Young people receiving support to secure employment and reduce their risk of crime and violence shared their success stories as part of a national knife crime action week.
Nottinghamshire Police and Crime Commissioner Caroline Henry joined Natalie Baker-Swift, Interim Head of the Nottingham City and Nottinghamshire Violence Reduction Unit (VRU), on a visit to Switch Up to find out more about the mentoring and physical training opportunities they provide to steer young people away from harm.
The visit coincided with Operation Sceptre – a national week of action against knife crime that takes place twice a year highlighting the year-round work undertaken to protect young people from exploitation and tackle serious violence and knife crime. The initiative aims to promote conversations between parents and their children, professionals and peer groups about choices and the dangers and consequences of carrying a knife.
Switch Up – The Marcellus Baz Group works with children, young people and adults across Nottingham using tried and tested mentoring techniques to empower them to break the cycle of offending and reoffending.
The group engages young people in physical training to steer them away from gang-driven criminality and is one of a number of projects funded by the VRU to give young people a route out of crime and violence.
During the visit, Commissioner Henry and Natalie Baker-Swift met young people currently receiving mentoring support from the Switch Up team who are already turning around their lives.
Commissioner Henry said: “I was really inspired by my visit to Switch Up and the energy and positivity Marcellus and his team invest in their work. Their passion and commitment to supporting children and young people in the City and more recently, the County, is evident in everything they do - to see it first-hand was an absolute pleasure.
“Switch Up is just one of many organisations in Nottinghamshire who provide our young people a lifeline and way out of offending – often when they feel they have limited options.
“I’m really proud of what partners in the voluntary and community sector are doing to make a difference in Nottinghamshire and excited for what we can achieve together in the future.”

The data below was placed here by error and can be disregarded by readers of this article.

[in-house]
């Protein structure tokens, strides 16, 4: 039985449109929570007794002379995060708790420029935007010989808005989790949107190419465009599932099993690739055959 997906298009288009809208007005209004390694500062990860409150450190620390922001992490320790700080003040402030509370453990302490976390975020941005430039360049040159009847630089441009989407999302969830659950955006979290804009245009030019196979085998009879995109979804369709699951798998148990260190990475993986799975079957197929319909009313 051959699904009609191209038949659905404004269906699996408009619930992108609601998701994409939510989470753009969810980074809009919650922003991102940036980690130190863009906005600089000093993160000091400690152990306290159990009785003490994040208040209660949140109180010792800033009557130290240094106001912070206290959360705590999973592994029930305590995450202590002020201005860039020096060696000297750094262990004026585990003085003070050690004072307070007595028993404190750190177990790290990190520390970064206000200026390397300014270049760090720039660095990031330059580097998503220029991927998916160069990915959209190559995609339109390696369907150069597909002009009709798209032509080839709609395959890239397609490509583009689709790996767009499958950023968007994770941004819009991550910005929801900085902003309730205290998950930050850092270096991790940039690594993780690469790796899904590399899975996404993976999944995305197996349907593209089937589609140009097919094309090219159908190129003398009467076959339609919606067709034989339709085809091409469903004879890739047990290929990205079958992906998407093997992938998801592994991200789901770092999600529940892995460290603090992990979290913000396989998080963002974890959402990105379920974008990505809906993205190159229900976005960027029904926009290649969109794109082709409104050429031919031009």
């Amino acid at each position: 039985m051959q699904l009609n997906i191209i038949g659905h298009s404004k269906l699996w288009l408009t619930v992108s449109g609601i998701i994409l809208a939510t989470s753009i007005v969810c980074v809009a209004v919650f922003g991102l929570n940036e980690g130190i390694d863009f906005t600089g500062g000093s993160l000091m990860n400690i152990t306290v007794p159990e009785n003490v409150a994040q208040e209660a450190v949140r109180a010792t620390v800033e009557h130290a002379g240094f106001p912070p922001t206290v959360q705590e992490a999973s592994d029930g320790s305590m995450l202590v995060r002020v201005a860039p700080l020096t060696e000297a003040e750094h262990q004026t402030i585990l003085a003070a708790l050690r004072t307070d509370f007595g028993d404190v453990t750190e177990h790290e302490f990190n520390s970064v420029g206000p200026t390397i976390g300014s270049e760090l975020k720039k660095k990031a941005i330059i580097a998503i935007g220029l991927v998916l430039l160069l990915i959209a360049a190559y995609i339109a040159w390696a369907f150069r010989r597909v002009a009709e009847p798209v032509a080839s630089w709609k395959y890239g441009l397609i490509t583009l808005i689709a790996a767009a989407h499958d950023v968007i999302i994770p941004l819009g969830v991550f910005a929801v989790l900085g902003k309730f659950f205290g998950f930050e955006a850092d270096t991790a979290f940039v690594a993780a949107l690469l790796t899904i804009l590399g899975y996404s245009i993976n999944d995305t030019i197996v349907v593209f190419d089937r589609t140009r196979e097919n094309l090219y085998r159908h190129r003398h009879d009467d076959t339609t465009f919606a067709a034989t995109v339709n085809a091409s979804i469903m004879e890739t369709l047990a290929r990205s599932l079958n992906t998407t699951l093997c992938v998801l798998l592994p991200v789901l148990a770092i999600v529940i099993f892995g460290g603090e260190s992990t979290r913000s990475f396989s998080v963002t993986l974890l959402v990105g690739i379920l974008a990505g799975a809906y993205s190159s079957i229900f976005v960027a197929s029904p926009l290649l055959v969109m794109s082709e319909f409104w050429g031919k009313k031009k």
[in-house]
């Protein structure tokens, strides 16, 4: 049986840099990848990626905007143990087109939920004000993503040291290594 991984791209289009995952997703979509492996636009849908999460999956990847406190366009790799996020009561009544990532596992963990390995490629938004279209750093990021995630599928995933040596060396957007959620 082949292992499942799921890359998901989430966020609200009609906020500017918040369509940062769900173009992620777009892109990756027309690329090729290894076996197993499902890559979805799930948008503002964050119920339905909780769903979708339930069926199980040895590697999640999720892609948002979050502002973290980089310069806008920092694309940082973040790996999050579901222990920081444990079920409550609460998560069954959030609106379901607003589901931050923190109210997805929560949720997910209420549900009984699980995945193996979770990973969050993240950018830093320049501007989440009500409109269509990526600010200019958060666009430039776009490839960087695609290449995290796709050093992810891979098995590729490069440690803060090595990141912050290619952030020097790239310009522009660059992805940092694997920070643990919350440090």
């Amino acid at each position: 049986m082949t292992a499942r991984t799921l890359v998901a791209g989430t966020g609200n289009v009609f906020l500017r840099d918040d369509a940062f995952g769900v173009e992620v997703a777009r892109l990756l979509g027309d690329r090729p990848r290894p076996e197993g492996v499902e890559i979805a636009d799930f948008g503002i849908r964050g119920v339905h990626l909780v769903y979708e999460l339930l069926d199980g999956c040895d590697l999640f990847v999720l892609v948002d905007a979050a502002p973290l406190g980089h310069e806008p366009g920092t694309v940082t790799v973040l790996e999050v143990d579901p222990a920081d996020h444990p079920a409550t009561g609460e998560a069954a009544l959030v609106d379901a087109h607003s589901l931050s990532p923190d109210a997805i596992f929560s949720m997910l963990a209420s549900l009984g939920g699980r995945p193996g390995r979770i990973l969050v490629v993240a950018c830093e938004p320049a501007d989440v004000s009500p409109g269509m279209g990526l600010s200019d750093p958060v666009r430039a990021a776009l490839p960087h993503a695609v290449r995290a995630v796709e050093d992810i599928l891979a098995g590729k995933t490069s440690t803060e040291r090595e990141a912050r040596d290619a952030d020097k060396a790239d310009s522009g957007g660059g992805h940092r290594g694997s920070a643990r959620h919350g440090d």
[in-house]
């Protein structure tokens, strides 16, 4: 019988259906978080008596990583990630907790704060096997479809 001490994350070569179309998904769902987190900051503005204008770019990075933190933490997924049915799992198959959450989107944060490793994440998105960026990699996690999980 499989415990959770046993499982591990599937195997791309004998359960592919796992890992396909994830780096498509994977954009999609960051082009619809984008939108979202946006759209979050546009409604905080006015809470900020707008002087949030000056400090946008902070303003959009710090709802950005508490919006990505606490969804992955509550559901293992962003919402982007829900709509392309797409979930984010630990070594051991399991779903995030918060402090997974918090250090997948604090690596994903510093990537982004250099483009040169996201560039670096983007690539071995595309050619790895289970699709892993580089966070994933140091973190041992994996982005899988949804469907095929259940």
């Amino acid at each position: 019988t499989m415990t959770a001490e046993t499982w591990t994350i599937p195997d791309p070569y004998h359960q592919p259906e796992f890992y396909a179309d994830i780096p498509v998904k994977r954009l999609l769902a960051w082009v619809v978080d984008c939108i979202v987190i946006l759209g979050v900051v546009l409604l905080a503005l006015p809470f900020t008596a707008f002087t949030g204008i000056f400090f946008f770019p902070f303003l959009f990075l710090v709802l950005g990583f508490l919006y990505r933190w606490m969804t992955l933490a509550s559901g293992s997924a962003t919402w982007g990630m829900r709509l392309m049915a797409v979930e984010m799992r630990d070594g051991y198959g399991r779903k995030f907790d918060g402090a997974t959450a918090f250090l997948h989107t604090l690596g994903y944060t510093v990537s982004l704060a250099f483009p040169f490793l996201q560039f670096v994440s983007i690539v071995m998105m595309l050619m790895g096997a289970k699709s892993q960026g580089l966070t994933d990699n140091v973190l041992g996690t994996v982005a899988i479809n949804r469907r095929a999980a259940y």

Natalie Baker-Swift added: “The national week of action around knife crime isn’t just about enforcement – it is an opportunity to focus the wider partners’ and communities’ minds on the opportunities around prevention and have honest conversations about the choices and consequences around carrying a knife.
“I met some incredible young people today who, against all the odds, have turned their lives around - some in a matter of weeks, from being on the street, carrying a weapon, to being welcomed into the Switch Up family where they are given a sense of belonging, hope for the future and concrete opportunities.
“Young people and their families need to know that there are organisations, like Switch Up, out there who can support them.”
Marcellus Baz, Switch Up founder, said: “Carrying a knife is the worst mistake you can make, in a split second you could lose your life or your freedom. Trust me, it’s not worth it, you won’t be the only person impacted by this crime, your family will feel it even harder…”
During the visit, young people were engaged in a session on readiness for employment.
Many of the young people supported by the programme have secured employment, offering them a pathway out of offending. Without these opportunities, young people are open to criminal exploitation to fund and sustain their lifestyles.
Switch Up, along with other youth organisations commissioned by the Commissioner and VRU, aim to offer and ‘alternative narrative’ for young people to divert them aware from serious violence and exploitation.
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